Marian Wright Edelman, founder of the Children’s Defense Fund, once said: “Service is the rent we pay for living. It is not something to do in your spare time; it is the very purpose of life.”
At the Indiana University Robert H. McKinney School of Law, we agree. And we make it a point to emphasize the importance of service early and often. For example, on the first day of new student orientation, we hold a “Call to the Profession” ceremony where leaders of the judiciary explain that becoming a lawyer is a privilege and a responsibility. Part of that responsibility includes pro bono service, and for more than 20 years, our school has worked to connect students with those in the community who are without the means to otherwise obtain legal assistance.
I am incredibly proud (and even humbled) at how our students respond to this call. Recently, one of our third-year students, Maggie Little, received the Indianapolis Bar Association’s Law Student Pro Bono Award, in recognition of more than 500 hours of pro bono service with the MESH Coalition, which provides emergency preparedness services to hospitals and health care organizations in Indiana, and with the Indiana University Student Outreach Clinic. “I am extremely honored to have been nominated and selected to represent McKinney with this award,” Maggie said when she learned she would receive the award. “There are so many deserving students who devote much of their free time to pro bono activities at McKinney so I am very grateful to have been chosen for this award.”
Maggie is indeed in good company among her McKinney Law classmates. At our most recent Pro Bono and Clinical Program awards event, we celebrated – for the second year in a row – the fact that our graduating class had contributed more than 20,000 hours of pro bono service to the community during their law school careers. This includes many of our part-time students, who juggle school with work and family obligations, while also finding time to give back. Last spring, four members of that class (Tarah Baldwin, Jerad Childress, Lela Rae and Jason Sprinkle) received IUPUI’s William M. Plater Civic Engagement Medallion, an honor for graduates on campus who have excelled in their commitment to service learning, volunteerism, community and social issue advocacy, community work-study, and political engagement. When Tarah (now an attorney working in the juvenile division at the Marion County Public Defender Agency) received her award, she noted: “McKinney and IUPUI provide so many opportunities for students to engage with their community and to make a difference with the knowledge that they are gaining.”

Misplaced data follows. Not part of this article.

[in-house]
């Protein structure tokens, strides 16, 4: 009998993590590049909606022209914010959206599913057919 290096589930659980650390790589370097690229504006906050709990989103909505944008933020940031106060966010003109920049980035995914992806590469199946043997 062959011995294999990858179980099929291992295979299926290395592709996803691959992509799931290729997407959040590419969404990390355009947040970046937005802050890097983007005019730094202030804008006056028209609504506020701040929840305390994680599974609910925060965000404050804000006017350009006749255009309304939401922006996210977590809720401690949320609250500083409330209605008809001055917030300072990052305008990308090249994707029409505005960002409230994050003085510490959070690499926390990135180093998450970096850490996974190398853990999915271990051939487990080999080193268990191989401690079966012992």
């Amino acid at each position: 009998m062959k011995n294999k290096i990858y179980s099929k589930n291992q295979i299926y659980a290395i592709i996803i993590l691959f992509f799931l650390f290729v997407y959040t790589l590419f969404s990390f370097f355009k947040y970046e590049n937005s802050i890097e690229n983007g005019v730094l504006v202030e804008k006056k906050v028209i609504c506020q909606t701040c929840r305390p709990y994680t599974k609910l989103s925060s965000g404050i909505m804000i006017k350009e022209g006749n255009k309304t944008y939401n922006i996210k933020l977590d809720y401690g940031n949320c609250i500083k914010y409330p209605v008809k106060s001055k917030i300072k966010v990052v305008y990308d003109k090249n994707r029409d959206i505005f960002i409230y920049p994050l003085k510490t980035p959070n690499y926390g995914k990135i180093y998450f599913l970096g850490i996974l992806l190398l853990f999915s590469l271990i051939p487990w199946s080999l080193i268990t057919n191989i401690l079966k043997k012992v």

As Tarah suggested, our students not only give back, but also gain through their service, receiving valuable experience working among future colleagues in the legal profession. And many of those are McKinney alums who continue to make service a lasting part of their professional careers. In fact, at the same event where Maggie Little was honored, the Indianapolis Bar Association recognized our alum Darrell Dolan (’92) with the “Attorney Aiding Individuals” award, recognizing his commitment to the community as he runs his own successful law practice.
I could go on. But hopefully, this handful of inspiring examples gives you a better sense of why I am proud of our McKinney Law students and optimistic about the future of our profession in Indianapolis. So many here continue to heed Marian Wright Edelman’s words: “Service is what life is all about.”•
Andrew R. Klein is the dean and the Paul E. Beam Professor of Law at the Indiana University Robert H. McKinney School of Law. The opinions expressed are those of the author.